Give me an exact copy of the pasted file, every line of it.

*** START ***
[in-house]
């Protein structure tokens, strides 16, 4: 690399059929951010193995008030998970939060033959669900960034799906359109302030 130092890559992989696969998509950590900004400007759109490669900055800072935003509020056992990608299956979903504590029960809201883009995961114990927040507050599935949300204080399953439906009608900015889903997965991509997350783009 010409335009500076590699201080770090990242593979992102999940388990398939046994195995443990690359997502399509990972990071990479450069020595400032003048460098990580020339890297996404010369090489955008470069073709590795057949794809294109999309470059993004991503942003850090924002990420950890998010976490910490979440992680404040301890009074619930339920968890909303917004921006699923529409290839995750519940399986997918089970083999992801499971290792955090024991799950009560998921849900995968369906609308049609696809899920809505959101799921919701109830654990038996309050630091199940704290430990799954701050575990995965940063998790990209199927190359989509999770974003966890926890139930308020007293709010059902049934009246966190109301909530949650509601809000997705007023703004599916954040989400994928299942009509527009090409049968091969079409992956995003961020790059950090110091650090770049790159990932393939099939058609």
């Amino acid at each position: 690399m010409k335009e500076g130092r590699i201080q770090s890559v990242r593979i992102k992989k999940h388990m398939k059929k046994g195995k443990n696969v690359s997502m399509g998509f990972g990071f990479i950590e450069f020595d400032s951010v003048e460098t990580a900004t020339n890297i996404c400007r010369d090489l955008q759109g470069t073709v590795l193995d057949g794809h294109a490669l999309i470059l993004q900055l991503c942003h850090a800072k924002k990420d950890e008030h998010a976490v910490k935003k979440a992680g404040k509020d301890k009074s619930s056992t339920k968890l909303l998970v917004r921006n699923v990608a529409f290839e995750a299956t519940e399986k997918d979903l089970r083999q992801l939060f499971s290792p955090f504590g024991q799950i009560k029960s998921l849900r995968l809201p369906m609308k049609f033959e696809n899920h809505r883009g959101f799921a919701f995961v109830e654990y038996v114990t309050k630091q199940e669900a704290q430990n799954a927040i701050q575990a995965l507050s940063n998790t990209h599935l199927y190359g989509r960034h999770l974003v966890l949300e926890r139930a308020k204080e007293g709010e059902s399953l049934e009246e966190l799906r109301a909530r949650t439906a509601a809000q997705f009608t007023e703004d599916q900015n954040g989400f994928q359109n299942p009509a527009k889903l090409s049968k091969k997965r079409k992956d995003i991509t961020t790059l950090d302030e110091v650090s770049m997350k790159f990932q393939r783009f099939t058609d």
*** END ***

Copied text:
[in-house]
């Protein structure tokens, strides 16, 4: 690399059929951010193995008030998970939060033959669900960034799906359109302030 130092890559992989696969998509950590900004400007759109490669900055800072935003509020056992990608299956979903504590029960809201883009995961114990927040507050599935949300204080399953439906009608900015889903997965991509997350783009 010409335009500076590699201080770090990242593979992102999940388990398939046994195995443990690359997502399509990972990071990479450069020595400032003048460098990580020339890297996404010369090489955008470069073709590795057949794809294109999309470059993004991503942003850090924002990420950890998010976490910490979440992680404040301890009074619930339920968890909303917004921006699923529409290839995750519940399986997918089970083999992801499971290792955090024991799950009560998921849900995968369906609308049609696809899920809505959101799921919701109830654990038996309050630091199940704290430990799954701050575990995965940063998790990209199927190359989509999770974003966890926890139930308020007293709010059902049934009246966190109301909530949650509601809000997705007023703004599916954040989400994928299942009509527009090409049968091969079409992956995003961020790059950090110091650090770049790159990932393939099939058609």
């Amino acid at each position: 690399m010409k335009e500076g130092r590699i201080q770090s890559v990242r593979i992102k992989k999940h388990m398939k059929k046994g195995k443990n696969v690359s997502m399509g998509f990972g990071f990479i950590e450069f020595d400032s951010v003048e460098t990580a900004t020339n890297i996404c400007r010369d090489l955008q759109g470069t073709v590795l193995d057949g794809h294109a490669l999309i470059l993004q900055l991503c942003h850090a800072k924002k990420d950890e008030h998010a976490v910490k935003k979440a992680g404040k509020d301890k009074s619930s056992t339920k968890l909303l998970v917004r921006n699923v990608a529409f290839e995750a299956t519940e399986k997918d979903l089970r083999q992801l939060f499971s290792p955090f504590g024991q799950i009560k029960s998921l849900r995968l809201p369906m609308k049609f033959e696809n899920h809505r883009g959101f799921a919701f995961v109830e654990y038996v114990t309050k630091q199940e669900a704290q430990n799954a927040i701050q575990a995965l507050s940063n998790t990209h599935l199927y190359g989509r960034h999770l974003v966890l949300e926890r139930a308020k204080e007293g709010e059902s399953l049934e009246e966190l799906r109301a909530r949650t439906a509601a809000q997705f009608t007023e703004d599916q900015n954040g989400f994928q359109n299942p009509a527009k889903l090409s049968k091969k997965r079409k992956d995003i991509t961020t790059l950090d302030e110091v650090s770049m997350k790159f990932q393939r783009f099939t058609d």